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Maryland Closes Decrepit, Scandal-Plagued House of Correction

The dilapidated and violent relic known as the Maryland House of Correction (MHC) has finally closed. MHC?s remaining 842 prisoners were transferred on March 16, 2007. The most troublesome prisoners were moved to various federal prisons around the country; the rest were sent to facilities in Kentucky, Virginia, and other locations in Maryland. MHC?s prison hospital will remain open.

Built in 1878 and located in Jessup, MHC had become increasingly dangerous. In just the past year, three prisoners and a guard were murdered inside its cramped and crumbling walls ? where cells are as small as 45 square feet ? while other guards and prisoners have been seriously wounded in multiple stabbings and other assaults. PLN has reported extensively on MHC and other violence-wracked Maryland lockups. [See: PLN, February 2007, p.1; August 2006, p.20; and August 2005, p.1].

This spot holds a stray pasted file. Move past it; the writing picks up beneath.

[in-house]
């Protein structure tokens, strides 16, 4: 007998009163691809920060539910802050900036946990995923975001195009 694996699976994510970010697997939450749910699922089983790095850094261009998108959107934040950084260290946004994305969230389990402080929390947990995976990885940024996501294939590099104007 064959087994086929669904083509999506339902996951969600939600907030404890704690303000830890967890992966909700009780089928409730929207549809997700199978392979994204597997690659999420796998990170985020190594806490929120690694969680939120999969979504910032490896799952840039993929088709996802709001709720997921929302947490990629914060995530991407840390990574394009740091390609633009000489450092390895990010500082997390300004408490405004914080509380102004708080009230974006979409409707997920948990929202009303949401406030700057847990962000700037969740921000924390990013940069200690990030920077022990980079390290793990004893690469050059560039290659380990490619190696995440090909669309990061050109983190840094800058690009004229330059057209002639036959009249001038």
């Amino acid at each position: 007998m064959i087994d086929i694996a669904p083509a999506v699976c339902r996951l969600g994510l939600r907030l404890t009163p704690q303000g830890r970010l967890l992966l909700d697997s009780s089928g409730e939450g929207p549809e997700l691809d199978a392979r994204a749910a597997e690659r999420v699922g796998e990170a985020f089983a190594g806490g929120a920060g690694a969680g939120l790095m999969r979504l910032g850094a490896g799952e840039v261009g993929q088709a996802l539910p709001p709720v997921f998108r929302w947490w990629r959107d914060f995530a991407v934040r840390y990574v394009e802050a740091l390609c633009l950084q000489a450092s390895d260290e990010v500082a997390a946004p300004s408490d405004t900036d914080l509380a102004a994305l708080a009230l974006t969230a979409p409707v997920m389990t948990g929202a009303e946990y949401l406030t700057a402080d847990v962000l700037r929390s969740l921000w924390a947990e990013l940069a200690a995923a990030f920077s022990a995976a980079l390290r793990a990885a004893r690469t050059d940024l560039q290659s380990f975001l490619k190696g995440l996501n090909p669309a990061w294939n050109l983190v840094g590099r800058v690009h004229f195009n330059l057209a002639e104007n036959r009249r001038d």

Though for years prisoners have been killed at MHC, the murder of prison guard David McGuinn, 42, in July 2006 brought national attention to the aging institution and prompted calls for its closure. McGuinn was allegedly stabbed to death by two prisoners who escaped from their maximum-security cells by jamming the locking mechanisms with tiny bars of soap.

?We?re better than this as people,? said Maryland Governor Martin O?Malley at a ceremony marking the end of MHC. ?Today?s a historic day because our state government ? is facing up to its own responsibility?. For years and years, this facility, which predates Alcatraz, has been functionally obsolete.?

The prisoner transfers were conducted in secret during the first few weeks of March and weren?t announced until after they were complete. The decision to close MHC was lauded by both prisoner rights advocates and union officials representing state prison guards.

O?Malley, who took office in January 2007, said he was relieved that the prison has been shuttered. ?As long as I can remember, people have been saying we should close the House of Correction,? O?Malley stated. ?I?m very proud it?s our first order of business really in cleaning up our prisons.?

Judging by the violence and myriad problems at other Maryland facilities, however, it certainly won?t be the last.

Sources:,, Baltimore Sun, Associated Press

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